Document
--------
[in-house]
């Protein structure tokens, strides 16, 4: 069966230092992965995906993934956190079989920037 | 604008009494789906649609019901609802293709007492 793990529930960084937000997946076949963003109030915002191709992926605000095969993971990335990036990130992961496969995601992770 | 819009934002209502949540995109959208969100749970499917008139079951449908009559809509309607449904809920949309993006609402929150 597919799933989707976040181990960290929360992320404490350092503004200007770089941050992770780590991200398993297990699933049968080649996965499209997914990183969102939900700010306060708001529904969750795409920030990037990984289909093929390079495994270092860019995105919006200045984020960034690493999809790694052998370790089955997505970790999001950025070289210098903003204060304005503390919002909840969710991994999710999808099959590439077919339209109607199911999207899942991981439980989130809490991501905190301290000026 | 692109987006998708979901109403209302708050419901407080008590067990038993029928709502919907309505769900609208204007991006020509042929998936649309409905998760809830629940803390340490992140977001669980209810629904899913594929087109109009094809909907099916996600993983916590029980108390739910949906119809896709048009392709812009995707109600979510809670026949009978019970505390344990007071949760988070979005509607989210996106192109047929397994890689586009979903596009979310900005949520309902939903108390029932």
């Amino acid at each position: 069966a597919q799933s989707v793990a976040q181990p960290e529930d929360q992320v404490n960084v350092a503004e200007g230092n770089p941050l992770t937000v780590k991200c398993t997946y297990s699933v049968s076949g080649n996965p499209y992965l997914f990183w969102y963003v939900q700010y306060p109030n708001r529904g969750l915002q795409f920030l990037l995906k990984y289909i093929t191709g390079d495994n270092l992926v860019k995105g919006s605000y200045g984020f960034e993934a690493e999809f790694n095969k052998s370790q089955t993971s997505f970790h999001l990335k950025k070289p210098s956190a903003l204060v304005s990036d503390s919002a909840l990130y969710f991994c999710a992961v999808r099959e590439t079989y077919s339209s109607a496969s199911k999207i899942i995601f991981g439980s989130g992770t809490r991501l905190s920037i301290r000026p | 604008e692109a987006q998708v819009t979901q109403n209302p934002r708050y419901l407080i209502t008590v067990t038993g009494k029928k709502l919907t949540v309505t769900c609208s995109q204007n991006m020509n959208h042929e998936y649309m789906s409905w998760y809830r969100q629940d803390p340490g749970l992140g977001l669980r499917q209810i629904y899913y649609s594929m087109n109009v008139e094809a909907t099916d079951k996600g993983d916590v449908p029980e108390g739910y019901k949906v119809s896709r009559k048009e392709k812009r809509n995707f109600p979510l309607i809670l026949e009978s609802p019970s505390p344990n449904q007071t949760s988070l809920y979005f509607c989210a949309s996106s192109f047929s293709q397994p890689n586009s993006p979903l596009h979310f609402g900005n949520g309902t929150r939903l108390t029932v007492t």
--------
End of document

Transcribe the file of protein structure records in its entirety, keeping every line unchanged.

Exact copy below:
[in-house]
């Protein structure tokens, strides 16, 4: 069966230092992965995906993934956190079989920037 | 604008009494789906649609019901609802293709007492 793990529930960084937000997946076949963003109030915002191709992926605000095969993971990335990036990130992961496969995601992770 | 819009934002209502949540995109959208969100749970499917008139079951449908009559809509309607449904809920949309993006609402929150 597919799933989707976040181990960290929360992320404490350092503004200007770089941050992770780590991200398993297990699933049968080649996965499209997914990183969102939900700010306060708001529904969750795409920030990037990984289909093929390079495994270092860019995105919006200045984020960034690493999809790694052998370790089955997505970790999001950025070289210098903003204060304005503390919002909840969710991994999710999808099959590439077919339209109607199911999207899942991981439980989130809490991501905190301290000026 | 692109987006998708979901109403209302708050419901407080008590067990038993029928709502919907309505769900609208204007991006020509042929998936649309409905998760809830629940803390340490992140977001669980209810629904899913594929087109109009094809909907099916996600993983916590029980108390739910949906119809896709048009392709812009995707109600979510809670026949009978019970505390344990007071949760988070979005509607989210996106192109047929397994890689586009979903596009979310900005949520309902939903108390029932």
């Amino acid at each position: 069966a597919q799933s989707v793990a976040q181990p960290e529930d929360q992320v404490n960084v350092a503004e200007g230092n770089p941050l992770t937000v780590k991200c398993t997946y297990s699933v049968s076949g080649n996965p499209y992965l997914f990183w969102y963003v939900q700010y306060p109030n708001r529904g969750l915002q795409f920030l990037l995906k990984y289909i093929t191709g390079d495994n270092l992926v860019k995105g919006s605000y200045g984020f960034e993934a690493e999809f790694n095969k052998s370790q089955t993971s997505f970790h999001l990335k950025k070289p210098s956190a903003l204060v304005s990036d503390s919002a909840l990130y969710f991994c999710a992961v999808r099959e590439t079989y077919s339209s109607a496969s199911k999207i899942i995601f991981g439980s989130g992770t809490r991501l905190s920037i301290r000026p | 604008e692109a987006q998708v819009t979901q109403n209302p934002r708050y419901l407080i209502t008590v067990t038993g009494k029928k709502l919907t949540v309505t769900c609208s995109q204007n991006m020509n959208h042929e998936y649309m789906s409905w998760y809830r969100q629940d803390p340490g749970l992140g977001l669980r499917q209810i629904y899913y649609s594929m087109n109009v008139e094809a909907t099916d079951k996600g993983d916590v449908p029980e108390g739910y019901k949906v119809s896709r009559k048009e392709k812009r809509n995707f109600p979510l309607i809670l026949e009978s609802p019970s505390p344990n449904q007071t949760s988070l809920y979005f509607c989210a949309s996106s192109f047929s293709q397994p890689n586009s993006p979903l596009h979310f609402g900005n949520g309902t929150r939903l108390t029932v007492t």